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The Supreme Court struck down almost all of SB 1070, Arizona’s noxious anti-immigrant law, a decision that steamed Justice Antonin Scalia.
The Court said that the state cannot make it a misdemeanor for an immigrant not to comply with federal registration.
It said that the state cannot make it a misdemeanor for an undocumented worker to look for work or engage in employment.
It said the state also cannot arrest someone without a warrant simply because the officer “has probable cause to believe” that the person has violated federal immigration law.
“The state may not pursue policies that undermine federal law,” Justice Kennedy wrote for the 5-3 majority, which surprisingly included Chief Justice Roberts.
Unanimously, the Court left standing, at least for the moment, the part of the law that requires officers to inquire about the immigration status of those they arrest, though it suggested that future challenges to this section might succeed.
Scalia delivered a scorching dissent against most of the decision.
Touring U.S. history from the founding Convention onward, he repeatedly stressed “the States’ sovereign interest in protecting their borders,” and their “sovereign prerogative to do so.”
The only time states can’t pass their own laws regarding immigration, he said, is when they contradict federal law, which isn’t the case here, he argued.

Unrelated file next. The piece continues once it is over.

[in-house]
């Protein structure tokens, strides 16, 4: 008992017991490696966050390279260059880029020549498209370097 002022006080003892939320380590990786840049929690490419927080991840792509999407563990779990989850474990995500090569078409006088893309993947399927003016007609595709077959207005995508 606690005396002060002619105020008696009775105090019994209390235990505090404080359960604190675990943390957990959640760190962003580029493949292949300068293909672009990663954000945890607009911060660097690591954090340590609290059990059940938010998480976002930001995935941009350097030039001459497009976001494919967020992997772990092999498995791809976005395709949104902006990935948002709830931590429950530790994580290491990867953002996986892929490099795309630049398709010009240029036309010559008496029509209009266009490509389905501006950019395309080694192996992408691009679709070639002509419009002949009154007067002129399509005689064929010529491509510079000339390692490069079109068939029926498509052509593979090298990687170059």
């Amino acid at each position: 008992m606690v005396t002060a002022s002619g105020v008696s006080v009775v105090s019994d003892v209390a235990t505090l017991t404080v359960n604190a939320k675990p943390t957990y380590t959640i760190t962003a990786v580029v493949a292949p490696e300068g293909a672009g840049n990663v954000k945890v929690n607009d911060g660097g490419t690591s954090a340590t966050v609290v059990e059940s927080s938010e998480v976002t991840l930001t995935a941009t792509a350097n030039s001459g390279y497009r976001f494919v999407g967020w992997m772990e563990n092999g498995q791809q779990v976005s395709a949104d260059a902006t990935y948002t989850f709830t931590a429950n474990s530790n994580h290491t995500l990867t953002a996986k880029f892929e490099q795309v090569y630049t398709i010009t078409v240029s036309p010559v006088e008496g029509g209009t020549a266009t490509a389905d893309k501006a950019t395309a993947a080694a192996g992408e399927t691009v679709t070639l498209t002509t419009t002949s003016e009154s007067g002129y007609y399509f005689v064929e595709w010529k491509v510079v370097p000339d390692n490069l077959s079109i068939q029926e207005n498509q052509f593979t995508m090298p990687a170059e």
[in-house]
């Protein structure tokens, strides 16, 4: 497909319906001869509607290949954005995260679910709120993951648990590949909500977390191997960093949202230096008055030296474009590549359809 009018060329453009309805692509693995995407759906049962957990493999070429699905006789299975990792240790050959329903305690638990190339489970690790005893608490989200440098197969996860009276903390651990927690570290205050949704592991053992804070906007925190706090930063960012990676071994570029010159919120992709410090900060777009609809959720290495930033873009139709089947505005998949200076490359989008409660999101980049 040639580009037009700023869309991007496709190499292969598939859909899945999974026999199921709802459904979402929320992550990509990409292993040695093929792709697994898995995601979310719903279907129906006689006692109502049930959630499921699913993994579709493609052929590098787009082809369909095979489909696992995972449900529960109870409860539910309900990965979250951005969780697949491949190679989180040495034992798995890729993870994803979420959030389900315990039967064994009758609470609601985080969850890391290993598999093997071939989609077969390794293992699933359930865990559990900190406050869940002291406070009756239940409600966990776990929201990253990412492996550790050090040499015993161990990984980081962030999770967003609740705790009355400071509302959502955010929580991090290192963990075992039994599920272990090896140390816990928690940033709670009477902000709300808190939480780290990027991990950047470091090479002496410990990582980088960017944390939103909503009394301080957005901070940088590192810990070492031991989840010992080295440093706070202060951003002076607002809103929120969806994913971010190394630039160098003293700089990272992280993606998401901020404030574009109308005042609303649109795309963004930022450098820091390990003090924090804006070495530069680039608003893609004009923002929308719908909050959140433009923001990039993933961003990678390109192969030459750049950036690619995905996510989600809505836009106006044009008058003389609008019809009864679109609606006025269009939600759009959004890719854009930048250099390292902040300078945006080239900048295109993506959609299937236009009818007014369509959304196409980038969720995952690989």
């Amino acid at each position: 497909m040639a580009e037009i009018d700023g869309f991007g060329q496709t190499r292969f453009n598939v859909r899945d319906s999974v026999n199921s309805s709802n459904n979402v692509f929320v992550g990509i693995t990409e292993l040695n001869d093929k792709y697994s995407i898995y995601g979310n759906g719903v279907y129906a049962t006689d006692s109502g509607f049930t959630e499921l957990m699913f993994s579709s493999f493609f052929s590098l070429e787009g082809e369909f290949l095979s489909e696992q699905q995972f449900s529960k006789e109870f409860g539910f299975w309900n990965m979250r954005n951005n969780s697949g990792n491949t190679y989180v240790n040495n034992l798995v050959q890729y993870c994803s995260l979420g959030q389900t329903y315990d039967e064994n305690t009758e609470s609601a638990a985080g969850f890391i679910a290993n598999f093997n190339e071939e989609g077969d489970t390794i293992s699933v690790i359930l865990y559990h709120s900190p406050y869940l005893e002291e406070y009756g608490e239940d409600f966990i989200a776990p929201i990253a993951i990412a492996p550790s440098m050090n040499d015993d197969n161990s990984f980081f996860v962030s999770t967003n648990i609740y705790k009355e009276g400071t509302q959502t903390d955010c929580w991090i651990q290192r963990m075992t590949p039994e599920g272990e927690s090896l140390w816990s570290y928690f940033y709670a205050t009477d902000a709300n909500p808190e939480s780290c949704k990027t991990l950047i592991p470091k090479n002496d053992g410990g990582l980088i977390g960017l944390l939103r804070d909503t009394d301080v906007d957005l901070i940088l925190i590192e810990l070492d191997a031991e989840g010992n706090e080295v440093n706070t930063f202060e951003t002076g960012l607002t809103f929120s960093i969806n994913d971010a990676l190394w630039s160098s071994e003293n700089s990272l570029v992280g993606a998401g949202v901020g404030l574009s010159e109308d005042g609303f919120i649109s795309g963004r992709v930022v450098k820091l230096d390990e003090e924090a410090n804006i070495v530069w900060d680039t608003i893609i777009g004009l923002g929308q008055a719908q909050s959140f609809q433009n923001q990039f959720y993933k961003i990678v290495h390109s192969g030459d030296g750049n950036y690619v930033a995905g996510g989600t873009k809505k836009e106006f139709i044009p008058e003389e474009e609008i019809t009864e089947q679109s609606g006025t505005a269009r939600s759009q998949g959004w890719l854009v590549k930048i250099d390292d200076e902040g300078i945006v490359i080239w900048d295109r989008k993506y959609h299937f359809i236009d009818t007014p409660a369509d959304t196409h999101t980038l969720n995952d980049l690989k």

“The most important point is that . . . Arizona is entitled to have ‘its own immigration policy’—including a more rigorous enforcement policy—so long as that does not conflict with federal law,” he wrote.
Scalia was also scornful of Congress and the Obama Administration for not providing sufficient funding to enforce the immigration laws.
And while he was at it, he swerved to run down Obama’s recent decision on letting many young undocumented immigrants remain in the country.
“That Arizona contradicts federal law by enforcing applications of the Immigration Act that the President declines to enforce boggles the mind,” he wrote.
Scalia also described the immigration problem in the worst possible light, caricaturing undocumented immigrants not only as a drain on resources but as dangerous.
“Arizona bears the brunt of the country’s illegal immigration problem,” he wrote. “Its citizens feel themselves under siege by large numbers of illegal immigrants who invade their property, strain their social services, and even place their lives in jeopardy.”
He concluded tartly: “The laws under challenge here do not extend or revise federal immigration restrictions, but merely enforce those restrictions more effectively. If securing its territory in this fashion is not within the power of Arizona, we should cease referring to it as a sovereign State.”
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